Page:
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Physical Education and Academic Achievement in Low-Income Neighborhoods

We all know that being physically active is vital for our health and our lives. Engaging in physical activity is important to prevent obesity, lowering the risk of acquiring Type 2 diabetes, cardiovascular disease, and other chronic diseases (White House Let’s Move campaign, 2015). Recent studies show that youth today are not getting the recommended amount of physical activity as per the guidelines for health-related outcomes (Salmon & Timperio, 2007). It is recommended that children get at least 60 minutes of physical activity on a daily basis (Janssen & LeBlanc, 2010; US Department of Health and Human Services, 2008). Children are not meeting this requirement because physical education classes are being reduced and in some cases are being cut from their school day. It has been found that 30% of America’s youth are provided with physical education classes daily, whereas nearly 50% are not participating in any kind of physical education during the school week (Committee on Sports Medicine and Fitness and Committee on School Health, 2012). A lack of resources because of unfunded programs is one reason for the decline in physical activity levels in our youth. In order to enhance achievement and performance on standardized test is another reason used for cutting and eliminating physical education programs in our schools to increase children’s time in the classroom (Wójcicki & McAuley, 2014). The lack of physical activity among our youth puts them at a greater risk of obesity, but it can also effect academic achievement. After all, children’s participation in physical activity can lead to greater attention and improved learning (Wójcicki & McAuley, 2014).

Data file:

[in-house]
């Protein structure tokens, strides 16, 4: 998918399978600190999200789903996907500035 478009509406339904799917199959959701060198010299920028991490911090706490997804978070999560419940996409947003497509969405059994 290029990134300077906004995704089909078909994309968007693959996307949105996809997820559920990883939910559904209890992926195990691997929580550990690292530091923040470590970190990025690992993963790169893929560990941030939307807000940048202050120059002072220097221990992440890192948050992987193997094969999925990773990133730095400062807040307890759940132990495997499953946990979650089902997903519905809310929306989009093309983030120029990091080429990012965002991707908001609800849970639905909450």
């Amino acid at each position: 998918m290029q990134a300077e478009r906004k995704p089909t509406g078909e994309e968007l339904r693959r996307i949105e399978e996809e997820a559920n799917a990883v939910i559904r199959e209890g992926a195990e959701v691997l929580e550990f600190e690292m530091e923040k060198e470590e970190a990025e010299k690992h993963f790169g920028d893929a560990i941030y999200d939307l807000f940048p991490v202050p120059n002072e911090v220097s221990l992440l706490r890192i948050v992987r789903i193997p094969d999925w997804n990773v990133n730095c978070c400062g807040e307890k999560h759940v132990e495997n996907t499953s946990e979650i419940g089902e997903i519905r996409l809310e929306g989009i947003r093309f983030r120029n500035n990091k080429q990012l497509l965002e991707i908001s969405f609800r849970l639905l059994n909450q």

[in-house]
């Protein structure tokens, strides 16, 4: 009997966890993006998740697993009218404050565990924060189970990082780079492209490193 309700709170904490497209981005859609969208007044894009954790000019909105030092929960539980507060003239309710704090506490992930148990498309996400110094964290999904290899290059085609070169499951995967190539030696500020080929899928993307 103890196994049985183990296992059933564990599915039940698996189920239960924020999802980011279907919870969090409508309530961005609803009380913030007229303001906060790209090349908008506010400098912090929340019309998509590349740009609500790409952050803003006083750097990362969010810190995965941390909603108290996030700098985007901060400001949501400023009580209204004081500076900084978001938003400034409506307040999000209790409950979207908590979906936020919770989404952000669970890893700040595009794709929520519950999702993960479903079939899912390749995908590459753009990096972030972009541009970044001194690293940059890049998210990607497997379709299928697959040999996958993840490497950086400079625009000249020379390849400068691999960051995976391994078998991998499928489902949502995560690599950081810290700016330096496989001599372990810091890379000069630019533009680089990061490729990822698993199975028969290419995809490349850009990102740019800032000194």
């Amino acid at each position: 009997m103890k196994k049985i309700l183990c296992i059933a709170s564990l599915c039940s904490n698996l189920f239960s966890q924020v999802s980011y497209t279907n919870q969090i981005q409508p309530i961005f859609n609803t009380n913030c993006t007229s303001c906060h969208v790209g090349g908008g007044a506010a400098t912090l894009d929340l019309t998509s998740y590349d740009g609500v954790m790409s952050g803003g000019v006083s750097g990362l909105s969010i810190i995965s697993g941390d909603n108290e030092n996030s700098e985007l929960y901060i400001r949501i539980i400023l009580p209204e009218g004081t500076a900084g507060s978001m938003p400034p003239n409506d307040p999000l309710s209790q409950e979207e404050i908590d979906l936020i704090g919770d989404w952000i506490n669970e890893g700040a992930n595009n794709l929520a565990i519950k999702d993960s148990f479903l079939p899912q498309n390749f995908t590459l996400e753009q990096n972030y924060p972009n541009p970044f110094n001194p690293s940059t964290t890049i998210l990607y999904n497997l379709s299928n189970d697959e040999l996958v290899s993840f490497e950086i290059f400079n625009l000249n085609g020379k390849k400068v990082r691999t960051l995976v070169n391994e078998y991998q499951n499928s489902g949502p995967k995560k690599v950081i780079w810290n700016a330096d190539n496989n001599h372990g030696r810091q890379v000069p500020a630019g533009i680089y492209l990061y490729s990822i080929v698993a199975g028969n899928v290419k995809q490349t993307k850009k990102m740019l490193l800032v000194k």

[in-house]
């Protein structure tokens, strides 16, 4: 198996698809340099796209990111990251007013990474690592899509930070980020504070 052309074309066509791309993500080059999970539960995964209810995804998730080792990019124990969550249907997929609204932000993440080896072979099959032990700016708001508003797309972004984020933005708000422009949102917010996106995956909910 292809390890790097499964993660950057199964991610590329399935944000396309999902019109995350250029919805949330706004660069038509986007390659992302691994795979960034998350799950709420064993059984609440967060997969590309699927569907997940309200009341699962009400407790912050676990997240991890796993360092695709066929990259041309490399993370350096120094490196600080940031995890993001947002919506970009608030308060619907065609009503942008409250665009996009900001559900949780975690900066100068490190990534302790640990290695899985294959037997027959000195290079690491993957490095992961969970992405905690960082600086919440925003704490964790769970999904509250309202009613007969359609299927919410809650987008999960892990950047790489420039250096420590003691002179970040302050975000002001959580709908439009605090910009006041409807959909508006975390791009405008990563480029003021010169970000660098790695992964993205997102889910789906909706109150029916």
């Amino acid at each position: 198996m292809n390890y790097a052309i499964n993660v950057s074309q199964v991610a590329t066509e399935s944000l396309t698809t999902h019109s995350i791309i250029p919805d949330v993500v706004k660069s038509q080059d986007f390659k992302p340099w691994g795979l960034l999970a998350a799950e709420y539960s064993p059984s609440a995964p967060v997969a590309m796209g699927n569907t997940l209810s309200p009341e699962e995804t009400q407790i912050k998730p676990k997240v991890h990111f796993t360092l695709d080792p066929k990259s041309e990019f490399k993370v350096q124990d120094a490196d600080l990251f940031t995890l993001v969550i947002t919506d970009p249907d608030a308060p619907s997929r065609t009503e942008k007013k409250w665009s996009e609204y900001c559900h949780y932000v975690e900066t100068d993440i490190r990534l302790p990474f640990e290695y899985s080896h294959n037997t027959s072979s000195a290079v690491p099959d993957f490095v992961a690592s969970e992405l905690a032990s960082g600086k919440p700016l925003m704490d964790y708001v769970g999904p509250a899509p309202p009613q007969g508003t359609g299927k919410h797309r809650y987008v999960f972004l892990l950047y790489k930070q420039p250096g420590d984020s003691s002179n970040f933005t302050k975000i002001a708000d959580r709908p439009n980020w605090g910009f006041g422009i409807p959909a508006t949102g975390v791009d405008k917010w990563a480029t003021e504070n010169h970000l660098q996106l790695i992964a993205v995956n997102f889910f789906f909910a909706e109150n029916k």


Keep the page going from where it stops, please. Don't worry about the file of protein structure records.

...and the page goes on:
For these reasons, our team decided to investigate if the lack of physical education at the high school level affects student’s academic achievement in low income areas. The reason for why we choose low income areas is because academic achievement is lower in urban areas and it continues to persist. This problem has been explained by a great number of students performing poorly on standardized test and not performing at grade level, along with high rates of high school drop outs and special education classification (Ahram, Stembridge, Fergus, & Noguera, 2015). What we want to know about this topic that we do not know is if the time spent in physical education impacts high school student’s academic performance in low income areas. The consequence of not knowing this information can be that student’s academic achievement is negatively affected, as a result of not taking into account how cutting time in physical education actually reduces academic performance. This research topic is significant because it can help prevent obesity, improve academic achievement and the challenges already faced by youth growing up in low-income areas that affect their development and their futures.


Ahram, R., Stembridge, A., Fergus, E., & Noguera, P. (2015). Framing urban school challenges: The problems to examine when implementing response to intervention. Retrieved from http://www.rtinetwork.org/learn/diversity/urban-school-challenges

Centers for Disease Control and Prevention (CDC). (2012). Physical activity resources for health professionals. Retrieved from http://www.cdc.gov/physicalactivity/professionals/index.html

Janssen, I., & LeBlanc, A. G. (2010). Review Systematic review of the health benefits of physical activity and fitness in school-aged children and youth. International Journal of Behavioral Nutrition and Physical Activity, 7(40), 1-16.

Salmon, J., & Timperio, A. (2007). Prevalence, trends and environmental influences on child and youth physical activity.

US Department of Health and Human Services (USDHHS). (2008). Physical activity guidelines for Americans. Retrieved from http://health.gov/paguidelines/

White House Let’s Move campaign. (2015). Retrieved from http://www.letsmove.gov/action

Wójcicki, T. R., & McAuley, E. (2014). II. Physical activity: measurement and behavioral patterns in children and youth. Monographs Of The Society For Research In Child Development, 79(4), 7-24.

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